|MILESAGO: Australasian Music & Popular Culture 1964-1975||Groups & Solo Artists|
The Groop, Mark I, 1964-66
Peter Bruce (guitar)
Peter McKeddie (vocals)
Max Ross (bass)
Richard Wright (drums, vocals)
The Groop Mark II, 1966-69
Brian Cadd (aka Brian Caine) (keyboards, vocals)
Ronnie Charles (vocals)
Don Mudie (guitar) (Oct. 68 - May 69)
Max Ross (bass) ( - Oct. '68)
Richard Wright (drums, vocals)
The Groop Mark I
One of many "two-phase" groups that featured in the Aussie rock scene of the 60s, the first incarnation of The Groop emerged from Melbourne's thriving performing circuit in 1966, with a unique sound which hinged around a mixed repertoire of soul classics, big beat numbers and whimsical originals from all four members.
The Groop originated as The Wesley Three, a folk trio formed by schoolfriends from Melbourne's exclusive Wesley College, Peter McKeddie, Max Ross and Richard Wright. This group is listed (erroneously?) in the Who's Who of Australia Rock as the Oxford Trio. The Wesley Three signed with CBS Australia label in 1964 and released a single, an EP and an album
The Wesley Three evolved into The Groop in 1965 with the addition of English-born guitarist Peter Bruce, who was recruited through a 'musicians wanted' ad in a music shop window. The Groop's publicity touted Bruce as being an ex-member of The Dave Clark Five, but this was only half-true. In the May 2002 issue of the Dave Clark Five magazine, Peter finally came clean to writer Alan Harvey about his link with Dave Clark. Peter had known Dave in the UK, when Clark because in 1957 DC had a skiffle band, The Dave Clark Quintet, and Bruce was in another skiffle band, The Hill City Skiffle Group (later Rocky Lee and his Cats). They played gigs together and Bruce did PR for both groups.
"I was never a member of the Dave Clark Five, despite the stories. When Dave and the guys came to tour Australia I asked him if I could use the group's name to help promote my own band The Groop, he was happy for me to use his name anyway I wanted to help us kick off (which I did). So I said I had been a member of the pre-famous DC5 which of course I never was, although I had been around when they first started."
The Groop drew on a range of diverse musical influences including jug-band and Cab Calloway-style "jump" music, as well as zany vaudeville/cabaret material. They performed on the Melbourne upper-class social circuit, establishing a solid following with gigs at debutante balls, college formals and similar events. After signing to CBS in 1965 they released theur first two singles, "Ol' Hound Dog" and the double-entendre laden "The Best In Africa". Although considered by some as frivolous novelty records, they proved very popular both with radio programmers and the buying public, and both made the Top 20 in Melbourne.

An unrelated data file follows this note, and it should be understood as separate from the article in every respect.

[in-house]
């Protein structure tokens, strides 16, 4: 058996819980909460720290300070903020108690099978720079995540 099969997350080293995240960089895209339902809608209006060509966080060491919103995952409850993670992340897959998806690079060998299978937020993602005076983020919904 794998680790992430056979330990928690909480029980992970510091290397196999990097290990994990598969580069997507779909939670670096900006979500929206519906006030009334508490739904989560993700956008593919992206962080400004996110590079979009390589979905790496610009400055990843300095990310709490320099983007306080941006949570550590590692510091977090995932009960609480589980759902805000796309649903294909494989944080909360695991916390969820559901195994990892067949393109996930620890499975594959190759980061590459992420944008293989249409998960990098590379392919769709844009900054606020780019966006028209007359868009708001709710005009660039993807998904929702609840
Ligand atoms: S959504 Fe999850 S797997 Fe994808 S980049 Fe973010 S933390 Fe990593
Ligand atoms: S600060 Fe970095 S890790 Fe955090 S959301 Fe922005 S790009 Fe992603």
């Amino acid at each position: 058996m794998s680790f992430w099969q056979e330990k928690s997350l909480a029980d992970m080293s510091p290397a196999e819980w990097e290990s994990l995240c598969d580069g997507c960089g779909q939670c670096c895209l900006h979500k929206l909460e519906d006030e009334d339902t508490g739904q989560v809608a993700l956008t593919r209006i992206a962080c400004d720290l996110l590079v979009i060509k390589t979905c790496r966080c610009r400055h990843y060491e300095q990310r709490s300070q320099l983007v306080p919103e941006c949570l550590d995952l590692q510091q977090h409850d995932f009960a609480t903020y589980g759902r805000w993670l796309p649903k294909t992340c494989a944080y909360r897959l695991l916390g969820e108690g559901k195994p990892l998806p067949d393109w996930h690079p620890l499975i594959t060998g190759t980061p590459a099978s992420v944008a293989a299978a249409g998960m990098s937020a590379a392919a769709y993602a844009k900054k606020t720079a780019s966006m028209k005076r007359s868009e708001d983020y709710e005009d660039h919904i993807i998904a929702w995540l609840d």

Their self-titled debut album (CBS 1965) featured severeal witty originals, together with covers of staples like Them's "Gloria"; it sold in respectable numbers, particularly in their hometown, where they were feted as a top-drawer live attraction, strongly supported by regular airplay on Melbourne radio stations 3UZ and 3AK, TV appearances and consistently favourable and prominent coverage from the fledgling Go-Set magazine. (Go-Set, and especially staff writer Ian "Molly" Meldrum, championed them throughout their career).
A third single, the vaudeville-styled "I'm Satisfied" (b/w "Bad Times") gave them their best chart placing to date, and the band also recorded a second LP, I'm Satisfied, in mid-66, but their fourth single "Empty Words" / "The Gun And Flowerpot Trick" stiffed, so McKeddie and original manager Tony Dickstein decided to head for England in August 1966, leaving the band in disarray. Rare 1966 videos of the original Groop performing "I'm Satisfied" and "Empty Words" (probably on Kommotion) can be viewed on YouTube.
Peter Bruce then tendered his resignation, leaving the rhythm section of Max Ross and Richard Wright to re-build the group. They first recruited the multi-talented Don Mudie, and were soon successful in wooing singer Ronnie Charles (Ron Boromeo) and keyboardist Brian Cadd (who, at Molly Meldrum's suggestion, briefly changed his surname to Caine) from The Jackson Kings, who had been performing around Melbourne, with a residency at Melbourne's premier blues/rock haunt Garrison and had released a couple of R&B-styled singles on CBS.